Share Email Print

Proceedings Paper

Evaporated SnS semiconducting thin films
Author(s): K. Deraman; S. B. Sakrani; Mostafa S. Ismail
Format Member Price Non-Member Price
PDF $14.40 $18.00
cover GOOD NEWS! Your organization subscribes to the SPIE Digital Library. You may be able to download this paper for free. Check Access

Paper Abstract

Evaporated tin sulphide thin films (SnS) have been prepared onto glass substrates maintained at fixed temperatures in the range 50-300 degree(s)C and controlled film thicknesses. The films are nonstoichiometric, containing both SnS and its higher derivative compounds with different compositions. X-ray results showed that SnS was initially formed at 100 degree(s)C, accumulating and eventually became a stable compound at a substrate temperature, Ts of 300 degree(s)C. Observation on SEM micrographs revealed the existence of nonoriented film structures at low Ts and compacted crystalline structures at Ts equals 300 degree(s)C with the associated change in grain sizes from 0.1 to 1.2 micrometers . Film conductivity increased from 0.62 to 2.54 Sm-1 with increasing substrate temperature. The low temperature measurements showed that the films underwent hopping and free band conduction at temperatures lower and higher than 220 K, respectively. A further investigation on the film's transmittance spectrum shows the dependent of optical bandgaps (1.26-1.07 eV) with substrate temperatures; these were attributed to the changes in the film's compositions.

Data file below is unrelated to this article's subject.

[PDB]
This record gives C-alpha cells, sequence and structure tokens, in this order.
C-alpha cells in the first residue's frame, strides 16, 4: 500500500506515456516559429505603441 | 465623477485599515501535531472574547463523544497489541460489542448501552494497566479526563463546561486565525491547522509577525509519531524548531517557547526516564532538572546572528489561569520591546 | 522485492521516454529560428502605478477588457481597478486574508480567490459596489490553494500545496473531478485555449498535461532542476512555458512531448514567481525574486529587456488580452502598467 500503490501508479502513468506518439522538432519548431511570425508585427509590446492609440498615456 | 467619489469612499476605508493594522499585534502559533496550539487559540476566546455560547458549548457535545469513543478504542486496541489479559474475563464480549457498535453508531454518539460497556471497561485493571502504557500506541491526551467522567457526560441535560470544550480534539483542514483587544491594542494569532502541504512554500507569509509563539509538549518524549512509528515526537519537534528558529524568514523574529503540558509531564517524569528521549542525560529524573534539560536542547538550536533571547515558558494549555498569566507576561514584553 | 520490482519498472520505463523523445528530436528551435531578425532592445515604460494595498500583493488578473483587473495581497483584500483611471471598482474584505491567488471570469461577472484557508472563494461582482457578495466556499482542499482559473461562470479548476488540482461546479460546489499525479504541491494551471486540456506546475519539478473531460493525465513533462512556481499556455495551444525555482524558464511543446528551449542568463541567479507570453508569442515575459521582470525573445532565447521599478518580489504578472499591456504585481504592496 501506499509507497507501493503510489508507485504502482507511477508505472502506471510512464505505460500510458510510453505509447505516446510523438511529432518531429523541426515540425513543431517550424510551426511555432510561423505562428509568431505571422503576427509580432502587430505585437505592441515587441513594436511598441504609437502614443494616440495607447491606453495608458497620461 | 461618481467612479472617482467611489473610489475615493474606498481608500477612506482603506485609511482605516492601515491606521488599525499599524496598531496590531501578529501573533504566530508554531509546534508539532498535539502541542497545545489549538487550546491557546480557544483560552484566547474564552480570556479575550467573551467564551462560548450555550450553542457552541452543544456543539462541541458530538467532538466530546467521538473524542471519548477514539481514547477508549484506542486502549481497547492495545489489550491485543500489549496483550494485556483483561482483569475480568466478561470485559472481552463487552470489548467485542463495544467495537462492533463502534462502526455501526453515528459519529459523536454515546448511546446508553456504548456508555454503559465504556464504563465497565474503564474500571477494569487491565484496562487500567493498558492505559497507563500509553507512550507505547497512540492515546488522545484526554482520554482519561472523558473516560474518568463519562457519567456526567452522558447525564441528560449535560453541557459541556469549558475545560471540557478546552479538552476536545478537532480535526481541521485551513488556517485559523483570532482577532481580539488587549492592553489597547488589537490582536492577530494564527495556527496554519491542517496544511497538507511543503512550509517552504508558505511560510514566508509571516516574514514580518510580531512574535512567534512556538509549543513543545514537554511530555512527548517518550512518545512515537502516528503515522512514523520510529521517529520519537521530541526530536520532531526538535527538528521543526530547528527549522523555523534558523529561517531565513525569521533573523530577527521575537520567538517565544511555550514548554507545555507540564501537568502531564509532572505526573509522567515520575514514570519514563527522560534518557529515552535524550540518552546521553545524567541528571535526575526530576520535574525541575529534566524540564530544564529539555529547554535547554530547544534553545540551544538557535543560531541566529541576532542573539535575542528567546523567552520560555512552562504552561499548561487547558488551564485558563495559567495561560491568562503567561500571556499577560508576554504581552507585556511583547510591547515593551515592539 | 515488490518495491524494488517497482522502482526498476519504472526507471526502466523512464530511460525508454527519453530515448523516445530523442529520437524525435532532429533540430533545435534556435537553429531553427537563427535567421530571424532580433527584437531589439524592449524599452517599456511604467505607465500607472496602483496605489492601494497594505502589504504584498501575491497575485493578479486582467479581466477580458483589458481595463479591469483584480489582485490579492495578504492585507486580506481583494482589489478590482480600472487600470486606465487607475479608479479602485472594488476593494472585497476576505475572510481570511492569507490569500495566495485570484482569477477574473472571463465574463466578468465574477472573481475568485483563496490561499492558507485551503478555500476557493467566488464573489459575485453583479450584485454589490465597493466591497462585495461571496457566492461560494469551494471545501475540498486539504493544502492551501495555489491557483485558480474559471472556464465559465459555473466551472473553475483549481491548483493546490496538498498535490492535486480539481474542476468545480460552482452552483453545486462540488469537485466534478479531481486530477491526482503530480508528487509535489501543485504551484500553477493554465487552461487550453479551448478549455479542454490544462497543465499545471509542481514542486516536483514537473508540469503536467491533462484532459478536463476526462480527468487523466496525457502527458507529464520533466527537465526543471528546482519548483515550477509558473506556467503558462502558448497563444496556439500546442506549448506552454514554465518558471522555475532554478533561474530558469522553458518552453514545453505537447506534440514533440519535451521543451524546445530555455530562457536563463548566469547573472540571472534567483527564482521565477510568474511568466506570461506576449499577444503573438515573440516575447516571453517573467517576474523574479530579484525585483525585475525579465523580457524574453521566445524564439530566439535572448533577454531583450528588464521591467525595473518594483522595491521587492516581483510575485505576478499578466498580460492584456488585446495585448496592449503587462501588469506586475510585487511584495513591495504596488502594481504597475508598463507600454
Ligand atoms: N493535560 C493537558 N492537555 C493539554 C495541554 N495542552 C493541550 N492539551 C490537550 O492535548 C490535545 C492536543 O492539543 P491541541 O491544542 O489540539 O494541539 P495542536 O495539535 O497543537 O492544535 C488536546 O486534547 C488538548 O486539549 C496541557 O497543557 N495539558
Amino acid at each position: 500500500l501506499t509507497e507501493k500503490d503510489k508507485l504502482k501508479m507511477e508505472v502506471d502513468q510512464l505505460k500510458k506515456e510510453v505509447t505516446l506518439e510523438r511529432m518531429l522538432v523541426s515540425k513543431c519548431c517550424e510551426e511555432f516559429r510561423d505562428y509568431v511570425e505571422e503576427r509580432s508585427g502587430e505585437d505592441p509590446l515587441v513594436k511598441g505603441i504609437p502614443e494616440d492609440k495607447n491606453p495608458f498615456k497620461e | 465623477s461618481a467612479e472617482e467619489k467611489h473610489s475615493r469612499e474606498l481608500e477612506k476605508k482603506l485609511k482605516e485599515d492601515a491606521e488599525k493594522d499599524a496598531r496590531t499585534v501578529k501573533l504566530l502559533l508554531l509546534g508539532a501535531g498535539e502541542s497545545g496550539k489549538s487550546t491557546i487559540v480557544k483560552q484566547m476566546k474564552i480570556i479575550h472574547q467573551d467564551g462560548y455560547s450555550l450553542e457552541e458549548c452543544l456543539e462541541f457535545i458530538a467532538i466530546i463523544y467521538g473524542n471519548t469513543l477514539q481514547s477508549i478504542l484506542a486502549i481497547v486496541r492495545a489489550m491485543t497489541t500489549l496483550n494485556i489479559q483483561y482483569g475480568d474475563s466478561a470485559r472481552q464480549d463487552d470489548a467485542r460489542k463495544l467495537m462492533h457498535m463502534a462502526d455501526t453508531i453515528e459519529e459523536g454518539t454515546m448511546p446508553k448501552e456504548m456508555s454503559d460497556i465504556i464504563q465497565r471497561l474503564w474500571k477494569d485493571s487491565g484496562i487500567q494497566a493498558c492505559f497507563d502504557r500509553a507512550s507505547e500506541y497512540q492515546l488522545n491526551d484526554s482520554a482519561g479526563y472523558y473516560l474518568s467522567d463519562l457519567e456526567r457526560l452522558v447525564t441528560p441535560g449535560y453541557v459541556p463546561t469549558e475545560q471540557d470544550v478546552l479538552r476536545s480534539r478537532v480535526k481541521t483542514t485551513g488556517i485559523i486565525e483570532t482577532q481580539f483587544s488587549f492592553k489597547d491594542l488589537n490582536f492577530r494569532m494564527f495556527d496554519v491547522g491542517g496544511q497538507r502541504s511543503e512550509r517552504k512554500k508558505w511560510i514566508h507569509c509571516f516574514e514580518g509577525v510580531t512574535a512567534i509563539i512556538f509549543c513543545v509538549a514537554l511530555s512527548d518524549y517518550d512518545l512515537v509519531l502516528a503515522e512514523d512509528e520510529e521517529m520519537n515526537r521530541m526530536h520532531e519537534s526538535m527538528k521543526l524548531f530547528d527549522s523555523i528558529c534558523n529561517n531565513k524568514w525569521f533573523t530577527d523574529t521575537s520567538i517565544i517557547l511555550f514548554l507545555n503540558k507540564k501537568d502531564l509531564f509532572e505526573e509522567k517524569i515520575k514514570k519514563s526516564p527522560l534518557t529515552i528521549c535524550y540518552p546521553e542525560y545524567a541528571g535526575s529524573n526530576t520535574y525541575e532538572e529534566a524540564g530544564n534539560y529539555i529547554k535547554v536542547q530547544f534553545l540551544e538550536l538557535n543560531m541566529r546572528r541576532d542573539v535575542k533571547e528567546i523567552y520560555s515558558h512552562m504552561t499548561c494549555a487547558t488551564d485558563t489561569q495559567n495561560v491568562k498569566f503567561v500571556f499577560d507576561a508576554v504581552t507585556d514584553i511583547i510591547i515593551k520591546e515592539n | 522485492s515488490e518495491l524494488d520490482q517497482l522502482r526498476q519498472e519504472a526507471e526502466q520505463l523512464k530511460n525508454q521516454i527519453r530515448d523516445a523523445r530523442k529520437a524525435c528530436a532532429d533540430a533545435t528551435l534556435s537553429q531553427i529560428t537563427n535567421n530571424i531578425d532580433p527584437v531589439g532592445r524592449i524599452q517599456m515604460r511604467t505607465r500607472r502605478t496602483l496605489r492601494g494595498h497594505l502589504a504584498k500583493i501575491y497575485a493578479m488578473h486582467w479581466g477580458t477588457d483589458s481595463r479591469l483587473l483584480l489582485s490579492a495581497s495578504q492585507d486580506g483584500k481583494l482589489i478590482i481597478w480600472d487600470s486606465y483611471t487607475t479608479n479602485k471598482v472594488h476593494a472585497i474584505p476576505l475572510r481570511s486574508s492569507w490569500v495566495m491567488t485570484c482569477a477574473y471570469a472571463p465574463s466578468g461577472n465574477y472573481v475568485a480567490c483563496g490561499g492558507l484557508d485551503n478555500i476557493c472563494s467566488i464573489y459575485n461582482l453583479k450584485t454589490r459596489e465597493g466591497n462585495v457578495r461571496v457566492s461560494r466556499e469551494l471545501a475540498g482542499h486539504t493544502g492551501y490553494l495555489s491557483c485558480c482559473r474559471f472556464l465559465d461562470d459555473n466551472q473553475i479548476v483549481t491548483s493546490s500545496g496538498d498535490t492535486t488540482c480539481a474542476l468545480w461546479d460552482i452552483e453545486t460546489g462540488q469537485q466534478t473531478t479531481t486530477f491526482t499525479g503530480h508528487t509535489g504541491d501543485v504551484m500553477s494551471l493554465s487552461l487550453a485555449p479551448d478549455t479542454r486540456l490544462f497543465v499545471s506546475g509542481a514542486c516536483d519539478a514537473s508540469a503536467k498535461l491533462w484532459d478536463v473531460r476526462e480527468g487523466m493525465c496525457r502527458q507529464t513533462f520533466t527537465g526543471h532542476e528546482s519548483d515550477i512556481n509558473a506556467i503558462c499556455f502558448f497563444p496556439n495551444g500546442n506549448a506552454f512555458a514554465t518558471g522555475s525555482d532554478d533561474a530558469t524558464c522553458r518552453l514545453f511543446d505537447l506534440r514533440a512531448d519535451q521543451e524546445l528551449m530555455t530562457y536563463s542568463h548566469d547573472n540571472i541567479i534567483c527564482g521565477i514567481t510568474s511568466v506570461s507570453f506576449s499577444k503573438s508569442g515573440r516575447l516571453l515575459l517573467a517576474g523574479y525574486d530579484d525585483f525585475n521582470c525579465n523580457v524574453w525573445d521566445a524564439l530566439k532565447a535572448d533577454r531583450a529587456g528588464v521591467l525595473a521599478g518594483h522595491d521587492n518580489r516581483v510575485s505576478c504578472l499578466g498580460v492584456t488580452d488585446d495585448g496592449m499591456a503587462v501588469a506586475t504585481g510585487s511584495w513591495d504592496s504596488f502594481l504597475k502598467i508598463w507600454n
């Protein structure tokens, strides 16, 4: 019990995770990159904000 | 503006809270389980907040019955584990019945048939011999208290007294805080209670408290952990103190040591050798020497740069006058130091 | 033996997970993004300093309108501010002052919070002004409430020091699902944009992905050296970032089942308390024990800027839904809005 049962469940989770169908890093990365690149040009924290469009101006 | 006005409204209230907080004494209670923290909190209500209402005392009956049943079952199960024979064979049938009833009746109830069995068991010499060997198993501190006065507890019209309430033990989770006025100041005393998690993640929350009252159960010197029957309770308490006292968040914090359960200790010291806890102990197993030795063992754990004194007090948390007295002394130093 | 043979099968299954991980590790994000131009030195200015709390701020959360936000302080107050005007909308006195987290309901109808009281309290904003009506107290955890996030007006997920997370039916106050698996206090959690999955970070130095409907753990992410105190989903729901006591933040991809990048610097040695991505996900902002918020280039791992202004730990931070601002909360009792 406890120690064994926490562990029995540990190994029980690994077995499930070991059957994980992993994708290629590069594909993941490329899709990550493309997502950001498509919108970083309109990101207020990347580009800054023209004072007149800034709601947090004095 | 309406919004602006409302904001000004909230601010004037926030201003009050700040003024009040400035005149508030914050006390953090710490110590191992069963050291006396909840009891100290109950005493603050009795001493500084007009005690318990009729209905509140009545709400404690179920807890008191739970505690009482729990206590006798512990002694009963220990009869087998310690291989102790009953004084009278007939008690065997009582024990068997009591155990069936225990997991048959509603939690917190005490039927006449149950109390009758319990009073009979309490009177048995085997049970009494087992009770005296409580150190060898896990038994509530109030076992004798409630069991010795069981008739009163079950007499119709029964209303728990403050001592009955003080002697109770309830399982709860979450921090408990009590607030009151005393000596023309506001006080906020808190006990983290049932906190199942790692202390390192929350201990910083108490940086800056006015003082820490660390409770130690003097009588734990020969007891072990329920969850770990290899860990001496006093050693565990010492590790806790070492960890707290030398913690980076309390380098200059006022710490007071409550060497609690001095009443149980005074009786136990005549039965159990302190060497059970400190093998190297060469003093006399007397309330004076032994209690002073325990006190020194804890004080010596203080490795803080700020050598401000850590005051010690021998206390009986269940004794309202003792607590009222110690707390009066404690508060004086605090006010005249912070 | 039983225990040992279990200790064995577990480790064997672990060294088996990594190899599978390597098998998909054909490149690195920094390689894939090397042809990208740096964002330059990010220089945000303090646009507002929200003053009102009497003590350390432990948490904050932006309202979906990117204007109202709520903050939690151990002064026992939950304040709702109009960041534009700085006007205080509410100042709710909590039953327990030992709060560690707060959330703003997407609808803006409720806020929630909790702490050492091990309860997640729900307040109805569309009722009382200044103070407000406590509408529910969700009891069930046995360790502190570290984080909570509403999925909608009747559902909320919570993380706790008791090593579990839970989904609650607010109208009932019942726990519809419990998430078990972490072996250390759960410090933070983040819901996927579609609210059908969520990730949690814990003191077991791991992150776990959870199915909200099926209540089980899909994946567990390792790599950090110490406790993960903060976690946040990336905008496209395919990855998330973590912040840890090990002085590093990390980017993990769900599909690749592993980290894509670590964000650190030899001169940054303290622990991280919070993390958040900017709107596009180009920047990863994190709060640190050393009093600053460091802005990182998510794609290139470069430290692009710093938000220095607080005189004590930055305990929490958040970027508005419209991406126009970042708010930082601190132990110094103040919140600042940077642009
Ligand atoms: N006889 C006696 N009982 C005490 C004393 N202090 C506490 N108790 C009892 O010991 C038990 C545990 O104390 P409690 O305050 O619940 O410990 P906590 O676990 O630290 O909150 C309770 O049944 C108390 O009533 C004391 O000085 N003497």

Paper Details

Date Published: 26 October 1994
PDF: 5 pages
Proc. SPIE 2364, Second International Conference on Thin Film Physics and Applications, (26 October 1994); doi: 10.1117/12.190780
Show Author Affiliations
K. Deraman, Univ. Teknologi Malaysia (Malaysia)
S. B. Sakrani, Univ. Teknologi Malaysia (Malaysia)
Mostafa S. Ismail, Univ. Teknologi Malaysia (Malaysia)

Published in SPIE Proceedings Vol. 2364:
Second International Conference on Thin Film Physics and Applications
Shixun Zhou; Yongling Wang; Yi-Xin Chen; Shuzheng Mao, Editor(s)

© SPIE. Terms of Use
Back to Top